Everything old is new again: the 7 models of selling things
Stephen Bounds — Tue, 24/04/2012 - 01:17
Over at Club Troppo, Ken Parish tentatively flagged the question of micropayments for access to online information (and specifically, news) and promptly got shot down for his troubles.
However, he did make me consider that the nature of most successful online business models are not some "brand new sales model". Rather, they lean on the oldest principles of commerce in existence.
All businesses boil down to three components: creation, distribution, and servicing of some product. At the end of the day, a market exists when both buyers and sellers can achieve a valuable outcome from the prices set on some or all of these components.
This leads us to 7 models for any business, whether online or not:
(1) Commission model – fee to create, no fee for distribution, no ongoing expertise.
In many ways the simplest model. Someone values the work a creator can undertake, and pays them to act in that capacity. What happens afterwards is not the concern of the creator since their part of the compact is discharged. A typical example is the commission of a public artwork.
(2) Gated access model – no fee to create, fee for distribution, no ongoing expertise.
Producer makes products up-front without any guarantee of a sales price or volume. Here the ability to restrict distribution of the products being made available is very important. This is comparatively easy with rivalrous goods (such as apples) but is increasingly difficult with Intellectual Property (such as commercial music).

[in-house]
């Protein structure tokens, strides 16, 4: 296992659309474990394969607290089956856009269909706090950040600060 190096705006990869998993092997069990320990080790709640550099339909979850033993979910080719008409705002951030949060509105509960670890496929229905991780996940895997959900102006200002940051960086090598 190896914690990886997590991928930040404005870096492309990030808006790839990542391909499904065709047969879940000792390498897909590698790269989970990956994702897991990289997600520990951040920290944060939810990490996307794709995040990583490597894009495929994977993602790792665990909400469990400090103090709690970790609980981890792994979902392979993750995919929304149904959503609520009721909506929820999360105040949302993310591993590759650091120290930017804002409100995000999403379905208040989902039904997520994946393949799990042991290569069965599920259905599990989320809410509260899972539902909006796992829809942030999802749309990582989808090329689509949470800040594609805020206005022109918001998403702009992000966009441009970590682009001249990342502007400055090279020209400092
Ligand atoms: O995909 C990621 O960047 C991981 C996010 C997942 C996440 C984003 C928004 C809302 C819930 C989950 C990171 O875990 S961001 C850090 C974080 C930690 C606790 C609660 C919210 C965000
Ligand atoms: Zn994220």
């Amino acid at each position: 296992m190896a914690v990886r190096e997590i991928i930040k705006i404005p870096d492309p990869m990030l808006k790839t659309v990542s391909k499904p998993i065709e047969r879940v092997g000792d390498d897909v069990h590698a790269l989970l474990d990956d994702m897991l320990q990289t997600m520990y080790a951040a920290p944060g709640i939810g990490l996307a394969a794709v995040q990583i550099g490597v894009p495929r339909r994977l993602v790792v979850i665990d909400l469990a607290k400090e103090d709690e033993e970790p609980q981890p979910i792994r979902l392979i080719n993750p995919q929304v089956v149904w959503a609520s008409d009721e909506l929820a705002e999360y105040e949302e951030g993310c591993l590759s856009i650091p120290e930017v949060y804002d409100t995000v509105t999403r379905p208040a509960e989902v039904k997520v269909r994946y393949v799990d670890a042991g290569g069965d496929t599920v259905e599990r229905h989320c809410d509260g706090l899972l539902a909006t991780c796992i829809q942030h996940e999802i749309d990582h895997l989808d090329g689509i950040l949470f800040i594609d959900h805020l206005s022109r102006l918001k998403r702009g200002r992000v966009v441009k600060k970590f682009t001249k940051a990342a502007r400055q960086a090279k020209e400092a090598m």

(3) Service model – no fee to create, no fee to distribute, fee for ongoing expertise.
If you are confident that people will have to come back to you for services in order to use and/or continue using your product, then it is viable to give away your product, or a starter version of your product, for free. Most prominent examples are razors ("give away the razor, sell the blades") and Linux (with Red Hat Linux recently passing the $1 billion in services mark).
(4) Creative agent model – fee to create, fee to distribute, no ongoing expertise.
A blend of (1) and (2) – the producer requires a fee to cover the costs of creation regardless of whether a final purchase of the product takes place. Most often used in visual arts fields such as photography and advertising.
(5) Development and support model – fee to create, no fee to distribute, fee for ongoing expertise.
Although the product is commissioned and developed on a paid basis, with the product being handed over to the purchases on completion – ongoing maintenance becomes an important part of the package being paid for.
(6) Licensing and support model – no fee to create, fee to distribute, fee for ongoing expertise.
Most traditionally found in the software industry, where a pre-developed product will
typically be licensed (not purchaed) with a 20% additional annual charge for maintenance, bug fixes, updates, and support.
(7) Full services model – fee to create, fee to distribute, fee for ongoing expertise.
All of the above! Comparatively rare due to the perceived lack of value being delivered compared to costs.
Micropayments are just another form of gated access. It would be nice to think that journalism can move beyond this into other possible models of business transactions?
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